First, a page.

• Continue the great work of the Irish Navy Service in saving lives in the Mediterranean
  • Call on the European Commission to be a strong voice for refugees and migrants at a European level and for a united EU response
  • Encourage and support lasting solutions by world powers to tackle the conflicts and the climate crisis that lead to refugees fleeing their own countries.

All-Ireland Plan to Save our Bees & Other Pollinators

The recent launch of the All-Ireland Pollinator Plan identifies actions to help protect pollinators and the livelihoods of farmers who rely on their invaluable pollination service. In recent years the decline of our wild flowers has been decimating our bees and pollinating insects. This Plan which aims to help our bees and other pollinating insects to flourish has been agreed by 68 organisations and makes Ireland one of the first countries in Europe to have such a strategy.

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When we think of pollinating insects we usually think of the honey bees but there are many other bees and insects that pollinate our crops and plants. Most of them are declining in numbers in recent years which if it continues would be disastrous for many crops and wild plants and ultimately for humanity and the planet.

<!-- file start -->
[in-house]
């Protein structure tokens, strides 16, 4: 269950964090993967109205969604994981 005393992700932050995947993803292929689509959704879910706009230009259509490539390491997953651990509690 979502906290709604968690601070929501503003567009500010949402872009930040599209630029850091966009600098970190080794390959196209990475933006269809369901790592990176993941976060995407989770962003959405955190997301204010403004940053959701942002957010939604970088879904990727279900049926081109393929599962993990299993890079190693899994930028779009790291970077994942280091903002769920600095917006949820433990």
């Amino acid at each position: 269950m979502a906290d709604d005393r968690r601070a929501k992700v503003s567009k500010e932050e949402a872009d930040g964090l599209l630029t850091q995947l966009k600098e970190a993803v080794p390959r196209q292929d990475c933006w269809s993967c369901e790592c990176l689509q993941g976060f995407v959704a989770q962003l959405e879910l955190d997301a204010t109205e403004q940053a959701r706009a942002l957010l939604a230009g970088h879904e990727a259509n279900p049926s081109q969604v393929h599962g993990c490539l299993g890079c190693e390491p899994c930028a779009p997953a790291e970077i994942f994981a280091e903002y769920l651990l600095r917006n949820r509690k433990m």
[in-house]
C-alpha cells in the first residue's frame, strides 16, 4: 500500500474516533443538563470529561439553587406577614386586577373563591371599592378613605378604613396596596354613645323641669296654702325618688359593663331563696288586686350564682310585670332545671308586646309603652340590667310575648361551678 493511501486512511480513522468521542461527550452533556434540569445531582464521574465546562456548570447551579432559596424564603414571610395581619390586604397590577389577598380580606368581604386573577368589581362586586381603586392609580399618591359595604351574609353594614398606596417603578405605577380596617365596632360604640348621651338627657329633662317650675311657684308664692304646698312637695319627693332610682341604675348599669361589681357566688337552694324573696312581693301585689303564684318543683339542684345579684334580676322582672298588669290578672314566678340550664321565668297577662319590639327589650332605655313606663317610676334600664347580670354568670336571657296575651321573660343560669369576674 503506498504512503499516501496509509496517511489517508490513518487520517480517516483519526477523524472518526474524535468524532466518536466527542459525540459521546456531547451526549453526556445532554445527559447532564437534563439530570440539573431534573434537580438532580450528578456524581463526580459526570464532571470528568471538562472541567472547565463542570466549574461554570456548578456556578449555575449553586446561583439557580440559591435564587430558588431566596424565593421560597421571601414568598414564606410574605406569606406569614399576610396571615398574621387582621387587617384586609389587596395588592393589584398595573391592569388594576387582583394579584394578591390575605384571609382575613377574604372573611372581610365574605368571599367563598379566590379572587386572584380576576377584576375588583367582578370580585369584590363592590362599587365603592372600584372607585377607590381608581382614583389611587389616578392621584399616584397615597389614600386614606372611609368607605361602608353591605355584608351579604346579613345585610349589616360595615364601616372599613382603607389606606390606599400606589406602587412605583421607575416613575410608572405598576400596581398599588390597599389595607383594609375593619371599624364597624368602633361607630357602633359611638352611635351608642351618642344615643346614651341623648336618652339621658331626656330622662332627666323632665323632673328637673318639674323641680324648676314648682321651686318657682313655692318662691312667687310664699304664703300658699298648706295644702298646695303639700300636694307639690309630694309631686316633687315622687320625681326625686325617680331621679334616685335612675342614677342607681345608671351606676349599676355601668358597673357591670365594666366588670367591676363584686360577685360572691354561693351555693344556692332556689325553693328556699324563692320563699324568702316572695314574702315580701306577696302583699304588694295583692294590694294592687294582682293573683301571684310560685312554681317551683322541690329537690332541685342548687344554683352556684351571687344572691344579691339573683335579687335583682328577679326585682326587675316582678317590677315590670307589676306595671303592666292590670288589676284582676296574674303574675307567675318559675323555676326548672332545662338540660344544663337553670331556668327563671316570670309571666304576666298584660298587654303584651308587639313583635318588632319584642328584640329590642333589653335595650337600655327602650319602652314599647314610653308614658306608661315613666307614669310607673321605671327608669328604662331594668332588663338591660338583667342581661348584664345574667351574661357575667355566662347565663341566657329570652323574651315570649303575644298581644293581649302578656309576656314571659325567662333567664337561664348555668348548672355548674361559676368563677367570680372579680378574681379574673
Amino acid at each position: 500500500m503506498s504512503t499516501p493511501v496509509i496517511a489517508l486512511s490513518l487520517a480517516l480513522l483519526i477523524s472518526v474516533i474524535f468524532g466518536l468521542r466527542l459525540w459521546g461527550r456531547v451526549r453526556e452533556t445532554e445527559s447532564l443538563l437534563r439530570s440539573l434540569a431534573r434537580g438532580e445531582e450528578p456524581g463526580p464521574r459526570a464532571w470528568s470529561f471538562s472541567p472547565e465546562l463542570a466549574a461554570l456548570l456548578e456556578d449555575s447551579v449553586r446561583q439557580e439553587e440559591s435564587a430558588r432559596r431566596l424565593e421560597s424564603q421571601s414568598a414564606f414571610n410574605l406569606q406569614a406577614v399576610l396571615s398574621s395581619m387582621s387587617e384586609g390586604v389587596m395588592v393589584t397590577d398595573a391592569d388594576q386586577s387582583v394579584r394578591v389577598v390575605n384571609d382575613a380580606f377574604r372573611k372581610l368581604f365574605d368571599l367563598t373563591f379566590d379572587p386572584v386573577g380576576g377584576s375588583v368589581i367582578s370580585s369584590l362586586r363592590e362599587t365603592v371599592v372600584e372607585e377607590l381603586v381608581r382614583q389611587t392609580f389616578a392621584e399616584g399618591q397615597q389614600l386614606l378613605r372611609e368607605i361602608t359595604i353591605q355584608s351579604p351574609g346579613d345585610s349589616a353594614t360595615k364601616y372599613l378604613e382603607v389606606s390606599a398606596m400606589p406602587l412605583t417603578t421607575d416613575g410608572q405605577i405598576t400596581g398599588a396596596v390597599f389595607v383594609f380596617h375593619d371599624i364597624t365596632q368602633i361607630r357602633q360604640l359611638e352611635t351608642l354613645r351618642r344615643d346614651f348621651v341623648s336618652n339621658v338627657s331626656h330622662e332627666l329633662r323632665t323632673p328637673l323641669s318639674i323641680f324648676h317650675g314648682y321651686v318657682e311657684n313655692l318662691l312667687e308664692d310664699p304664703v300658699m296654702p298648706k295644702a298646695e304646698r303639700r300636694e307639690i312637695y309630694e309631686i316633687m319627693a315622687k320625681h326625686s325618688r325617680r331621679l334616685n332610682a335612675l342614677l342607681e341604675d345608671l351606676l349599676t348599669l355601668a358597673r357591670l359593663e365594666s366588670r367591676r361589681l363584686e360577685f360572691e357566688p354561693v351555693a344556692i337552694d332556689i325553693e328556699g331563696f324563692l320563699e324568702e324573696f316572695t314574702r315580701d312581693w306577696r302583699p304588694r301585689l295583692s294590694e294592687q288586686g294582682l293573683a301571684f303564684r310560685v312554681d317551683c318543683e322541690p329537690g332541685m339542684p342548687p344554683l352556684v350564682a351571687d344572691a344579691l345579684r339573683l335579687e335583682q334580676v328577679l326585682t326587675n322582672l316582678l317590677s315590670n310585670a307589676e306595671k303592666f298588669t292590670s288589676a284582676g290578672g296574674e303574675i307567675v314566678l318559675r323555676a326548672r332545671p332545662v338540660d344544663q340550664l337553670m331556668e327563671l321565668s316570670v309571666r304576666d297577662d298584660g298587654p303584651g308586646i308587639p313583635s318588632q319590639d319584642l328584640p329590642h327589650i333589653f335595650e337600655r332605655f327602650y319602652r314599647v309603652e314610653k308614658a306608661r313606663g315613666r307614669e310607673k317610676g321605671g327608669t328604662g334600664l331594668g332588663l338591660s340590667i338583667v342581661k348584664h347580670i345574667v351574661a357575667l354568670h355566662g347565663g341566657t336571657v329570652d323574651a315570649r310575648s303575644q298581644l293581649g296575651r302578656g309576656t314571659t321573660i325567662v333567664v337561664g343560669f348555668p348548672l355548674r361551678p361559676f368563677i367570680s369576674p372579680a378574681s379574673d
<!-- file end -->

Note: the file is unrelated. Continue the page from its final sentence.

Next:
This new Pollinator Plan identifies actions that can be taken on farmland, public land and private land to deal with the problem. These actions include creating pollinator highways along our transport routes, making our public parks pollinator friendly and encouraging the public to see their gardens as potential pit-stops for our busy bees. It is also about raising awareness on pollinators and how to protect them. With the support of organisations                        A swarm of honey bees gather         like An Taisce Green-Schools, it aims                        on a tree branch in                             to ensure that everyone, from schoolchildren to Castleblayney earlier this year.         farmers, gardeners, local authorities and businesses,                                                            knows what pollinators need and which simple cost-                                                              effective actions they can take to help. The Plan will                                                              also support Ireland’s bee-keepers in keeping our                                                                  Honeybees healthy.